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Columbia Pacific Communities Blogs

Preamble

May 20, 2021

Categories : Positive Ageing

Preamble

In My Eyes

April 29, 2021

Categories : Resident Stories

In My Eyes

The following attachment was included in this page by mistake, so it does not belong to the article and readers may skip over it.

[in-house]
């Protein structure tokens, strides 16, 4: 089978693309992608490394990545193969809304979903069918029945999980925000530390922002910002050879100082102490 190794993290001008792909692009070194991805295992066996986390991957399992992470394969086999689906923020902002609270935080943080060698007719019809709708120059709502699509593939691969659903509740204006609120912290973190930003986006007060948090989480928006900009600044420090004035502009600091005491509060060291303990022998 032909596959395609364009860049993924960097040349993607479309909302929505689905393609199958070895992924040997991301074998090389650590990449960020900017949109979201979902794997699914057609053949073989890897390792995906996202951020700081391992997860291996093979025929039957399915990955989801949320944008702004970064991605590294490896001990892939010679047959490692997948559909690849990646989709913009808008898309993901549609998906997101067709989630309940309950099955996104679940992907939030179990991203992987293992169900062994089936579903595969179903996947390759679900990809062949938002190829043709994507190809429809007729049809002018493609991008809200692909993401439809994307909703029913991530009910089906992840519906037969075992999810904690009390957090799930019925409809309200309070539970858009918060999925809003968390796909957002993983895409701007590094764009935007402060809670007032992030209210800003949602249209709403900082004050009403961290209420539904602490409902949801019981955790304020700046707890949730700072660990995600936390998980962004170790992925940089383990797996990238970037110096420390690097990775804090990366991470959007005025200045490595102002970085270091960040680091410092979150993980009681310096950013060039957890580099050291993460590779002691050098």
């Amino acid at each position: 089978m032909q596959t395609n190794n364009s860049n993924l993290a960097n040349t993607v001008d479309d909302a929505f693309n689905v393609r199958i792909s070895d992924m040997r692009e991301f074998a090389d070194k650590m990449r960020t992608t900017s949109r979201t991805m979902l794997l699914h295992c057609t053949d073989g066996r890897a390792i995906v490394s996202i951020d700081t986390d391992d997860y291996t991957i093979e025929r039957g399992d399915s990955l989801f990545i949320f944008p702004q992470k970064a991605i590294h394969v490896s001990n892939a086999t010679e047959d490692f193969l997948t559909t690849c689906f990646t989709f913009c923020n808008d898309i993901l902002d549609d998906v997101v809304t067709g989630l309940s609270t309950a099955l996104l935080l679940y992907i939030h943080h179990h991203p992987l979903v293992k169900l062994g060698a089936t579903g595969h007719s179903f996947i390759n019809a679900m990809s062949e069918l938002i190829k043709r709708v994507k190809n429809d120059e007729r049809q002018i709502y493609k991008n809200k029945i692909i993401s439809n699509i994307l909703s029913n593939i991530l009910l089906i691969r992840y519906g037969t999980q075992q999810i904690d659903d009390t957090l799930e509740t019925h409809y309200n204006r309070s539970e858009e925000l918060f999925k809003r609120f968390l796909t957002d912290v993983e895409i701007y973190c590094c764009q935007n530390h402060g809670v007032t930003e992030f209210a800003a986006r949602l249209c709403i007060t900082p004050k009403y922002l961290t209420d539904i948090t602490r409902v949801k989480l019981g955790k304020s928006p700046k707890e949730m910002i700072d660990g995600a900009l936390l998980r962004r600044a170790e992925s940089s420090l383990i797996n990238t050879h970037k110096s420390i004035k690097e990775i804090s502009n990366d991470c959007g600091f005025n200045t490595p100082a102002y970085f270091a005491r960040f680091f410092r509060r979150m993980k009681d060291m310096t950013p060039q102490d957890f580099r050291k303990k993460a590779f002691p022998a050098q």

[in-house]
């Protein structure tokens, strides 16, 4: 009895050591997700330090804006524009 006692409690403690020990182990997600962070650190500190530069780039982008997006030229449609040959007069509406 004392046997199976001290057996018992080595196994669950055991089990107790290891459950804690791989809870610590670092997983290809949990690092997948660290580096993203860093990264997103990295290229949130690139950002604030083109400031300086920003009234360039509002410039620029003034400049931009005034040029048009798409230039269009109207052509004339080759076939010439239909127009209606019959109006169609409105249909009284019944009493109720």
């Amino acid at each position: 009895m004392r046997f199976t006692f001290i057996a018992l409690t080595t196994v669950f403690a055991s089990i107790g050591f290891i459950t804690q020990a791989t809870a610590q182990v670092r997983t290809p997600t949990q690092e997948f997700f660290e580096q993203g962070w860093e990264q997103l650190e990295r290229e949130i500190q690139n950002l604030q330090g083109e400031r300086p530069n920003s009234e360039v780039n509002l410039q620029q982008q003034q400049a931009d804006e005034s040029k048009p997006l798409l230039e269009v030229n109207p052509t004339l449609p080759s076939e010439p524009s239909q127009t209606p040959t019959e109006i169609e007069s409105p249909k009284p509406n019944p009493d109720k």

“Why did you marry dad? He wasn’t as rich as you were.” I asked my mother. Now that I was a married woman with three kids, I could ask her that question! I was twenty six and mom was in her late forties. She looked young for her age. She was slim, tall with delicate features. “Well, I was only sixteen when I met your father. He was a law graduate. Many young men from well-to-do families squandered their wealth or did nothing as they were gentlemen of leisure! I saw a spark of ambition in your dad. I was right.” Mom came from a wealthy family. Thanks to the East India Company official, Francis Day who signed a treaty with the local Nayaka ruler and acquired three square kilometers of land on the beach overlooking the Bay of Bengal. That is how MADRAS in South India was born. Trade flourished. Mom’s great-grandfather started a Snuff Company and minted money. By 1712 missionaries were allowed to enter Madras. So, many schools and colleges were started. And Mom’s grandfather graduated from Christian College and started teaching there. Mom’s dad too was a graduate and took up a job in the Imperial Bank. Mom spent her childhood in palatial bank houses with butlers, cooks, maid servants, gardeners, and chauffeurs. I couldn’t contain my curiosity. “Did you leave my brothers and pick me up and leave with dad with just a suitcase?” “Yes, your dad was frustrated with government jobs. He wanted to start his practice as a lawyer in the city. I believed in him and wanted to fully support him. Can you imagine, we moved into a one-bedroom apartment? It was a struggle.” Mom had the privilege of attending an exclusive girl’s school. The founder of the school had combined the best of Western education with Indian fine arts and sensibility, after she returned from the USA. “I remember how you forced me to go to the same school just because you also had studied there. I am glad you did. I had a wonderful education. We were exposed to Science, Western and Indian Music, drawing and painting, theater and sports. We followed our own curriculum and syllabi.” “And I was thrilled when you won the Gold Medal in B. Ed,” added mom. “And thanks for the gift. I love the Italian coral strand.” I hugged mom. I remembered when I informed her that I wanted to enroll for the B. Ed course, she told me that she would train a cook and send him to cook for the family. And she did. She could not leave dad as he was suffering from asthma. When my husband came to meet me and ask for my hand in marriage I was hesitant as he was building border roads along the India- China border. But mom and dad liked him. She believed he would achieve greater things in life. He was educated, polite, courteous, and his ability to get along with people was his trump card! Her instinct proved to be correct. He became the Project Director of the first indigenous missile project in India and went on to win many laurels in both the army and civilian organizations. My mother while at school was inspired by a Swiss teacher who taught her painting. She continued to paint for forty years and held five exhibitions of her paintings. Initially she refused to sell her paintings saying that she wanted to gift them to her children and grandchildren. Finally, she gave in to my persuasion and sold her paintings. She gave the proceeds to an orphanage and to a home that took care of mentally ill destitute women. She set an example to the whole family. Mom was very talented. She played the Veena, a stringed instrument. She could sing classical Indian songs called Carnatic music. She encouraged me to learn classical dance. She would erect a stage in one of the halls with benches and make jewelry with cardboard, silver and gold paper, sequins and beads. We would invite children from the neighborhood and entertain them! Later in life when I became the Principal of a school, I staged about 20 plays in the school. My love for dance, music and theater was nurtured by my mother. She fought a losing battle with lung cancer. In the last six months of her life, she painted seven oil paintings. She helped her five children, twelve grandchildren, her kith and kin, the orphanage and the home for the mentally ill, till the end. She stood by my father through thick and thin. Her dream was realised when my dad became the Advocate General, a Judge of the High Court and a Law Minister! I regard my mother as a role model, a friend, a protector and an angel in the guise of a mother! In my eyes, mom always knew best…   K.NALINI Serene Urbana by Columbia Pacific Communities